There is a typical story that Donn Beach’s Q.B. Cooler inspired Victor Bergeron (Trader Vic) and made the Mai Tai in an attempt to imitate it. But I don’t buy that. 1). The Mai Tai and Q.B. Cooler are almost entirely different drinks. It doesn’t help that there are countless recipes for the two, but the more or less agreed-upon canon recipes are very different from each other. If Victor Bergeron was trying to copy the Q.B. Cooler, he completely missed the mark. 2). Victor Bergeron did not hide when Donn Beach inspired him. He was public about how Don the Beachcomber inspired him to open a tiki bar. Also, he cited the cocktails he did try and mimic from Donn as cocktails inspired by and originally from Don the Beachcomber. Why would he suddenly act differently with this one drink? 3). I gather this story was started by a bartender of Donn’s and not Donn himself. Donn did not hide his frustration with others trying to copy his work, and he did not sue Victor Bergeron for copying his Q.B Cooler. Victor sued him. This leads to my final point. 4). Victor Bergeron and Donn Beach went to court to argue who’s Mai Tai was the original. Victor sold a pre-made “Original” Mai Tai mixer, and in the 1970s, Donn Beach began selling a pre-made “Original” Mai Tai mixer. The two went to court to argue who invented the original. Victor Bergeron won, and Donn removed “Original” from the label. I believe if Victor Bergeron tried to copy the Q.B. Cooler, he would have just made a drink called the Q.B Cooler and credited Donn Beach with having invented it.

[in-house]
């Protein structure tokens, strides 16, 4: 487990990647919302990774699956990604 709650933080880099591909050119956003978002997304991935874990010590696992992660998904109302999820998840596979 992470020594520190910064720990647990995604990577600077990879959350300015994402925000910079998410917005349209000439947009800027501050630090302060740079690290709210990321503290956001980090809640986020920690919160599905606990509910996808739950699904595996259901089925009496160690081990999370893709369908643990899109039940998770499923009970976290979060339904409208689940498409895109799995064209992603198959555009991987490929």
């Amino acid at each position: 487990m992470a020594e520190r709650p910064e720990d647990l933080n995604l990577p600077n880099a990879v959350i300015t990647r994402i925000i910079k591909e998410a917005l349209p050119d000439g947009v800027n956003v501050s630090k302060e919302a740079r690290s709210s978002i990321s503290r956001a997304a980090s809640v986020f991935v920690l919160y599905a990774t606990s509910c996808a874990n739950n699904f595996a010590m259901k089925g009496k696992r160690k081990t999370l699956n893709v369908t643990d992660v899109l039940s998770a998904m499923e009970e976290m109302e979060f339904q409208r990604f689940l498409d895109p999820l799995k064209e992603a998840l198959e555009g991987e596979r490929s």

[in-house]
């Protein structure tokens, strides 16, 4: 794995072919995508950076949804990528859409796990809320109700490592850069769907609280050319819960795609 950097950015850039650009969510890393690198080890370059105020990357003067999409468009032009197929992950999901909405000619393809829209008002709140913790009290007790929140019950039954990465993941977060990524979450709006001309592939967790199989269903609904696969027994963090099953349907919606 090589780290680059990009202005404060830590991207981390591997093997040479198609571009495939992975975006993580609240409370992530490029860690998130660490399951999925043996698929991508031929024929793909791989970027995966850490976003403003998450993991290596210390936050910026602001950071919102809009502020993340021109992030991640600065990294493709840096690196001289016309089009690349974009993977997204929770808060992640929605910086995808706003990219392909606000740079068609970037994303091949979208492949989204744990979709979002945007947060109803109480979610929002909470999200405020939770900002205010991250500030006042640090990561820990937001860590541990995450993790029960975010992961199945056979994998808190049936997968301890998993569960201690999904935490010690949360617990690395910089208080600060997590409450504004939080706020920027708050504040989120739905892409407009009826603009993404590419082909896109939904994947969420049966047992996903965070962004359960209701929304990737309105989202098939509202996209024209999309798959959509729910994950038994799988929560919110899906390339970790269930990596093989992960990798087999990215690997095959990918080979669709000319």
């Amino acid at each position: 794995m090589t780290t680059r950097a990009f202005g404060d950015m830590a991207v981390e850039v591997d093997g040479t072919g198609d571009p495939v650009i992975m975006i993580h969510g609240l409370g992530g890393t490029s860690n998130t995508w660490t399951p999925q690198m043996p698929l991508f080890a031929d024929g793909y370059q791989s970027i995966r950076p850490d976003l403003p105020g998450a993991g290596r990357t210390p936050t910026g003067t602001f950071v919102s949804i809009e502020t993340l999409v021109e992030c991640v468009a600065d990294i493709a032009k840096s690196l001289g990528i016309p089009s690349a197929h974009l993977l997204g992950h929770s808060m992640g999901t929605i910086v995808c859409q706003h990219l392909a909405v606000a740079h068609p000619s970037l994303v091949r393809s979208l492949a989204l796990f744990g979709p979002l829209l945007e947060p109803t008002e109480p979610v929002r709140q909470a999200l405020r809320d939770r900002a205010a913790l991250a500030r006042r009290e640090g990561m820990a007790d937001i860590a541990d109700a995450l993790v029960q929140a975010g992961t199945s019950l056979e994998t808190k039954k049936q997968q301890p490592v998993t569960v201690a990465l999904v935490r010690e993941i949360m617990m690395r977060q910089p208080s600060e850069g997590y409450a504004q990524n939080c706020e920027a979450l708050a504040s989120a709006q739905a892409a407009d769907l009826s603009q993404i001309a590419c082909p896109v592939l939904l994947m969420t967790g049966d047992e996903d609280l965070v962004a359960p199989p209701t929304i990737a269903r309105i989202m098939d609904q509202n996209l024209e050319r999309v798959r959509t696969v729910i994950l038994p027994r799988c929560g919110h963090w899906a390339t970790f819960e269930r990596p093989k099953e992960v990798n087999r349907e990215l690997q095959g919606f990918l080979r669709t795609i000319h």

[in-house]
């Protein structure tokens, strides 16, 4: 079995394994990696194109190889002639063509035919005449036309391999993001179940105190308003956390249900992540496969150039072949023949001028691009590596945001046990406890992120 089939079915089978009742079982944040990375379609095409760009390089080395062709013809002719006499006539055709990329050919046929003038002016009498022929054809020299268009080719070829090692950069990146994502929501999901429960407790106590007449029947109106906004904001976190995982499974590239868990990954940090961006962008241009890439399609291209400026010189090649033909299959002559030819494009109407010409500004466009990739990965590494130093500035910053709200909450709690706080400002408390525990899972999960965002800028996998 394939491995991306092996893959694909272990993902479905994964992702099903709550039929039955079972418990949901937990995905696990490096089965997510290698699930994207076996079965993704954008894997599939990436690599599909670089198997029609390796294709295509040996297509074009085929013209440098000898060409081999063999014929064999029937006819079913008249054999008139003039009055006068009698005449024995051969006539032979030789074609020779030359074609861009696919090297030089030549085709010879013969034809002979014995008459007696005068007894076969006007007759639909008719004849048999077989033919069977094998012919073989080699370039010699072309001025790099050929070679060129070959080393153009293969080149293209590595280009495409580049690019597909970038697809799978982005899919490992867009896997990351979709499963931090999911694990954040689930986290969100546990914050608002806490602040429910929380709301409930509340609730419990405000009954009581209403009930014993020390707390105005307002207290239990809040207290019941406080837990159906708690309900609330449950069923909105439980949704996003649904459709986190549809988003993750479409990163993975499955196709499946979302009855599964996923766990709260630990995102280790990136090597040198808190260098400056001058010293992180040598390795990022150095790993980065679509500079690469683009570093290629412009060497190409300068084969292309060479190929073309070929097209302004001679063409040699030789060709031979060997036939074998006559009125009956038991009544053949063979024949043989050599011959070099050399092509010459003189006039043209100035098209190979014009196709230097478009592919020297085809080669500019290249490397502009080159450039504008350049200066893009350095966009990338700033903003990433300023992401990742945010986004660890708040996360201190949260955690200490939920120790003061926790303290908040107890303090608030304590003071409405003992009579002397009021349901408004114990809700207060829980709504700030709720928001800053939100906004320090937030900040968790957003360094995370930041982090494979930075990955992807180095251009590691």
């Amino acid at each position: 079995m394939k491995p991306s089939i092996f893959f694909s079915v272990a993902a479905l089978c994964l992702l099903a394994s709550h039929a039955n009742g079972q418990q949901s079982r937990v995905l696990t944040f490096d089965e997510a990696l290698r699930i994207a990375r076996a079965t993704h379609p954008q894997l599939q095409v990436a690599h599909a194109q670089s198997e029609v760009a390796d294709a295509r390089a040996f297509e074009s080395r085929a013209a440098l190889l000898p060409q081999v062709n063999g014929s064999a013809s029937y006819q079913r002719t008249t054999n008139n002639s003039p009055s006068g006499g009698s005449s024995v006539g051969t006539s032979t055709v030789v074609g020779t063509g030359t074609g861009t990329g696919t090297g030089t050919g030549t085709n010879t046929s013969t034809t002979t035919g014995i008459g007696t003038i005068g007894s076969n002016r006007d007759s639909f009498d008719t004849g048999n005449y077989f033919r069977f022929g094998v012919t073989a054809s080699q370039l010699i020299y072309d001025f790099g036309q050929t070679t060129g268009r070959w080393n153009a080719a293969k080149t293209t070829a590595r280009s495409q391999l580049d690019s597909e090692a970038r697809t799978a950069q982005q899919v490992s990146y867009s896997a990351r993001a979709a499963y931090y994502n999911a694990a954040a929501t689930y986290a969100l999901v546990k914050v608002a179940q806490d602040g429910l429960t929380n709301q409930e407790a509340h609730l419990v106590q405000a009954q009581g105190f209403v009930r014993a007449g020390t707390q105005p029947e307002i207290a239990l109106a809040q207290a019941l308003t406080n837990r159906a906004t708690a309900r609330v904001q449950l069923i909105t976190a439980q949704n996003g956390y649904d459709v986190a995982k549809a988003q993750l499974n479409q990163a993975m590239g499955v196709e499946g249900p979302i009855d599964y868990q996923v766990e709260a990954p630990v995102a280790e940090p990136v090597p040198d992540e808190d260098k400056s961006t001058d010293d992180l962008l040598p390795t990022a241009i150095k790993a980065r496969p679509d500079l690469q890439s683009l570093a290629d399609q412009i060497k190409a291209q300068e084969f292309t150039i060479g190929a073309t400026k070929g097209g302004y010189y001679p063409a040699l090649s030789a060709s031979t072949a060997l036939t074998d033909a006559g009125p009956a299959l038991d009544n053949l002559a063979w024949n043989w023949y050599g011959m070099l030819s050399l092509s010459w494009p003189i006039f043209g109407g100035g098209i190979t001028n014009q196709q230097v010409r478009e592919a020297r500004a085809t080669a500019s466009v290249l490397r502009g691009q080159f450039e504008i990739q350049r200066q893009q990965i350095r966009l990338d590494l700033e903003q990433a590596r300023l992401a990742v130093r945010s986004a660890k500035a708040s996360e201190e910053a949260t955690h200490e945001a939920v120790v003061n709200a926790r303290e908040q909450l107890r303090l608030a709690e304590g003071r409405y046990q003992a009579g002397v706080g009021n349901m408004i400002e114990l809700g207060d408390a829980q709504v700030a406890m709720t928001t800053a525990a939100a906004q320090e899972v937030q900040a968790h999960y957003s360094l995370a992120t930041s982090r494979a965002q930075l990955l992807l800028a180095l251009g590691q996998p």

Don the Beachcomber’s Forgotten Recipes.

Immediately after the 21st amendment had repealed prohibition, Donn Beach opened Don the Beachcomber in Hollywood, California. Donn single-handedly created the first Tiki bar and, with it, tiki culture. But like most innovators, Donn was worried about others copying his Hollywood-style Polynesian-themed bar and profiting off his ideas. Donn would show up a few hours before the bar opened, mix large batches of his spice mixes and mixers, and give them nondescriptive labels like Donn’s spice mix #1, #2, #3, or Donn’s Zombie Mix, Grog Mix, Gardenia mix. This was all done to hide the recipes. Donn never told the other bartenders or published a recipe, and while he did open other bars, his recipes never got out. Thus Donn’s original recipes died with him in 1989. So keep that in mind anytime you see a Don the Beachcomber cocktail; it is never an original recipe, just the best guess. And some guesses are better than others. Tiki was a lawless free for all for a little over a decade with no continuity between drinks of the same name. There is still a lot of that today. How many Mai Tai recipes have you seen even though we know the original canon recipe for it?

In the late 90s, a Tiki cocktail enthusiast named Jeff Berry came along with the intent of preserving the old recipes and Tiki culture and helping revitalize the public interest in it. Jeff interviewed old bartenders of Donn the Beachcombers and set out to recreate Donn’s secret recipes to the best of their knowledge. Gathering whatever information he could and testing recipes against people who remembered what the old drinks tasted like, he is credited with having saved recipes that would otherwise be lost to time. Remember that these are not Donn’s original recipe but Jeff’s best attempts at recreating them and that Jeff Beachbum Berry is probably the closest one to get it right.